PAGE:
Luk 7:22 Go your way, and tell John

KJV Verse: 

 Luk 7:22 Go your way, and tell John what things ye have seen and heard; how that the blind see, the lame walk, the lepers are cleansed, the deaf hear, the dead are raised, to the poor the gospel is preached.

Greek Verse: 

Literal Alternative: 

Having departed, report to John that you have seen and heard. Blind, open their eyes. Lame walk around. Scaly cleanse themselves. And dull hear. Dying awaken themselves. Beggars proclaim the good news to themselves.

Hidden Meaning: 

This single verse unites two verses from Matthew (Mat 11:4, Mat 11:5). Something we are seeing repeatedly in Luke. As usual, there are slight differences between the two in word order and vocabulary. Most of these changes are condensation: eliminating the "ands" between phrases. Like Mat 11:5, there is a rhyming pattern in the last part even but without the conjunctions. This verse also encapsulates a number of double meanings. It demonstrates how carefully the Greek was chosen, which is unlikely to be an artifact of translation as opposed to the creativity of the speaker. Also, the verbs do not indicate the Jesus did these things, but that the people healed themselves. 

The Greek verb translated as "go" isn't the common verb almost always translated as "go" in the NT, but it is not uncommon. It is also not in the form of a verb. This word means "to lead over", "depart," and "to carry over," and, in the passive, "to be driven" or "to be carried." However, Christ usually uses this term in the sense of "depart" so "having departed". Here, it is passive. It is in the verb form of an adjective.

There is no Greek word that can be translated as "and" here. It is added because the above verb was changed from its actual form, an adjective, to an active verb.

Though the word translated as "tell" is in the expected form of a command, it has the specific meaning of bringing someone news or explaining a dream or a riddle or, in this case, miracles. It is the verb form of the Greek word we translated as "angel", which actually means "messenger". Its prefix means "away from" or "out" so the literal meaning is "send a message out". "Report" or, since we are talking about miracles, "reveal" works.

The word translated as "those things which" is from the Greek article, "the," which usually proceeds a noun and, without a noun, takes the meaning of "the one" or, simply, "that".  This refers to the "message" implied in the previous verb. Without correctly translating that verb, you have to add a bunch of other stuff.  See this article for more.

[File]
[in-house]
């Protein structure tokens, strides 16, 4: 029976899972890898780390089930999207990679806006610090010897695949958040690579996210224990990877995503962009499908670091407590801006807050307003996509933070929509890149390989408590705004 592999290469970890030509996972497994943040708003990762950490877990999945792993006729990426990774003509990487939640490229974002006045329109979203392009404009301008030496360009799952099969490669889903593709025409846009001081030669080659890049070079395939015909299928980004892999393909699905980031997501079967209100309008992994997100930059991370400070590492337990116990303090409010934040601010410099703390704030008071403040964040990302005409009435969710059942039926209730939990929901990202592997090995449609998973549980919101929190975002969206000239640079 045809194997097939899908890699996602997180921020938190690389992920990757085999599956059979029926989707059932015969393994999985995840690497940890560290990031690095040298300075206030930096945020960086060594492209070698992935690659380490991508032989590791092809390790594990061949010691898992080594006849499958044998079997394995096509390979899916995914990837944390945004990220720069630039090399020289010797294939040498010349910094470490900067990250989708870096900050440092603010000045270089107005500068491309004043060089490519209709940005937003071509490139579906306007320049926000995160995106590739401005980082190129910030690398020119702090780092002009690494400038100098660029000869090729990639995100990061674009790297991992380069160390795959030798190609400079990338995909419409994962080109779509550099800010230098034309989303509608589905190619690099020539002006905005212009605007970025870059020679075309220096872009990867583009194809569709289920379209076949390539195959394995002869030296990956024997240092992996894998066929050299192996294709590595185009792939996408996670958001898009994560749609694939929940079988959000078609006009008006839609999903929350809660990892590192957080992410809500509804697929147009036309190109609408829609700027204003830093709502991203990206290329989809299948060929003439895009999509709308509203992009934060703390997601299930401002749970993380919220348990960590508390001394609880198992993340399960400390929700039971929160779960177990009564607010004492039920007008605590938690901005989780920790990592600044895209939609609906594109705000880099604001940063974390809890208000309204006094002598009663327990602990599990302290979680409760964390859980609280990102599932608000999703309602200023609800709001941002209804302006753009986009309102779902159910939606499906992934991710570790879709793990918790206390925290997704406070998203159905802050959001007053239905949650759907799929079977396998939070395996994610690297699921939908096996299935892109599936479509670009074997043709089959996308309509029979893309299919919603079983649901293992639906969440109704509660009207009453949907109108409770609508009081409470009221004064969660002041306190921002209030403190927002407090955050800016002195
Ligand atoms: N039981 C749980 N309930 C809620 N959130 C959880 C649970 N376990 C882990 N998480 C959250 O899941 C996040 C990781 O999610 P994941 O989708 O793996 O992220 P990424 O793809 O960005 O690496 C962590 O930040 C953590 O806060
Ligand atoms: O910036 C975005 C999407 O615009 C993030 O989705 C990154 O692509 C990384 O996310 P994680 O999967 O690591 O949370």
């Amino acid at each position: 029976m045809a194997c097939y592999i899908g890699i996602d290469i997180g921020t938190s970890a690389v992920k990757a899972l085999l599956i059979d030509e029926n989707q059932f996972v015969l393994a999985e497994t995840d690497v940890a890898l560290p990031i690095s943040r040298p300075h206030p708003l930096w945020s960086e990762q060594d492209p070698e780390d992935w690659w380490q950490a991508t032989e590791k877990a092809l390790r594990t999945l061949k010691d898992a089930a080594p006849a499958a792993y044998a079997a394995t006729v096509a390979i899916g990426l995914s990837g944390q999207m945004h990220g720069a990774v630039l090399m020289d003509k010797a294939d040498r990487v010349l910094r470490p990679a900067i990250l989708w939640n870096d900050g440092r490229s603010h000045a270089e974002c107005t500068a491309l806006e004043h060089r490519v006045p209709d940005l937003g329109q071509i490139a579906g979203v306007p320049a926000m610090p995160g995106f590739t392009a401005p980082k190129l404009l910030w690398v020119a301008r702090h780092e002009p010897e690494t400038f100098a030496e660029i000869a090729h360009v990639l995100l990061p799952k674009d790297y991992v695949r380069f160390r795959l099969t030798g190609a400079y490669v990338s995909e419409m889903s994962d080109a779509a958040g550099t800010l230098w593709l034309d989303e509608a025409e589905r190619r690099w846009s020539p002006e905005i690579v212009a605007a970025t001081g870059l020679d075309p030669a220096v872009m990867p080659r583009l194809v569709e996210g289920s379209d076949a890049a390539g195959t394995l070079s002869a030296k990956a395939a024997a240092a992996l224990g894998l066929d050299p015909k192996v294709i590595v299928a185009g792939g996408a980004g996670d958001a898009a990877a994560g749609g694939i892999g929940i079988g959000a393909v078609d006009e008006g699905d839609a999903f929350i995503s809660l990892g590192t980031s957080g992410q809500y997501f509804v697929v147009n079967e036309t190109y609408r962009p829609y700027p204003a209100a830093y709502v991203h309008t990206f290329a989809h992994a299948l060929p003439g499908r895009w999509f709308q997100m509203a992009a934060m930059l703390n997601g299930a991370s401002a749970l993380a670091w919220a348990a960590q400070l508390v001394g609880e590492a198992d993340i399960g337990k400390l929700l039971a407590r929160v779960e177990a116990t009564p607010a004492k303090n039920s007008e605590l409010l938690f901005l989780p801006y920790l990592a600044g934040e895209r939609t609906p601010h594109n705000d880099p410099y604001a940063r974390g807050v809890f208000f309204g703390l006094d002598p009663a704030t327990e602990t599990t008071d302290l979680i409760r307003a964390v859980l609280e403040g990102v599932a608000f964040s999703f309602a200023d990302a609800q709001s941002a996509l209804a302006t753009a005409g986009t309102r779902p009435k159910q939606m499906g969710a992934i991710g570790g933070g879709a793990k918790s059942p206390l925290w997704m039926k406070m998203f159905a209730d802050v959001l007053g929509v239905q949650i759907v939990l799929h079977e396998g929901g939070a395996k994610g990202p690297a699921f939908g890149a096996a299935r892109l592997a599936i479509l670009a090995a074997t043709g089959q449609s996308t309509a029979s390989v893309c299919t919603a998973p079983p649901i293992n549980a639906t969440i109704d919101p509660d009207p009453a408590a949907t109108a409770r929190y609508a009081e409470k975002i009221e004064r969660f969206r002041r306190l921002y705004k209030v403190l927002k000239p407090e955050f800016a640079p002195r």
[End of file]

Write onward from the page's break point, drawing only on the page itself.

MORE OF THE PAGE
The verb translated as "ye have seen" means "to see" and "to know", used like we use the word "see" to mean "to know" or "to perceive." A more physical word for "see" was used in Matthew. 

"Heard" is translated from a Greek word that has the primary meaning of hearing people talk about something.

There is no Greek word for "how" here. 

"The blind" is a word that means both physically and mentally blind. It also means all things that are obscure. It has no article "the" before it.

"Receive their sight" is a Greek verb that means "to look up", "recover sight", "open one's eye's" and, metaphorically, "revive."

"The lame" is a word that means both "limping" and 'defective." It has no article "the" before it.

"Walk" is a word that means both "to walk up and down", "to walk around while teaching," and metaphorically, "to live."

"Leper" is lepros, which "scaly," scabrous," and "rough" and was used to describe the leprous" which was anyone with any skin condition. It has no article "the" before it.

"Are cleansed" is a word that means "to make clean", "to prune away," and "to purify." Its form is not passive, but in a form which indicates the subject acting on itself in the present tense.

The Greek word translated as "and" is used as the conjunction "and", but it also is used to add emphasis ("also") and, in a series, is best translated as "not only...but also."

"The deaf" is a word that primarily means "the dull" and is a metaphor for the "deaf." It has no article "the" before it.

"Hear" is translated from a Greek word that has the primary meaning of hearing people talk about something.

The Greek word translated as "and" is used as the conjunction "and", but it also is used to add emphasis ("also") and, in a series, as it is later in this verse, is best translated as "not only...but also."

The word translated as "the dead" means "a corpse", "a dying man," and refers to inanimate matter. Christ also uses it as a metaphor for those who are dead spiritually.

The word for "are raised up" means "awaken" and is the same word Christ uses to describe God raising the dead and false prophets arising. Like "cleansed" above, it is not a pure passive, but in a form which indicates the subject acting on itself in the present tense.

"The poor" is a word that means "a beggar" and "beggarly" and it a metaphor for being lacking in something.

"Have the gospel preached to them" is translated from a Greek word that means to"bring good news," and, in the passive, "receive good news." Like the previous verb, it is not a passive, but in a form which indicates the subject acting on itself in the present tense.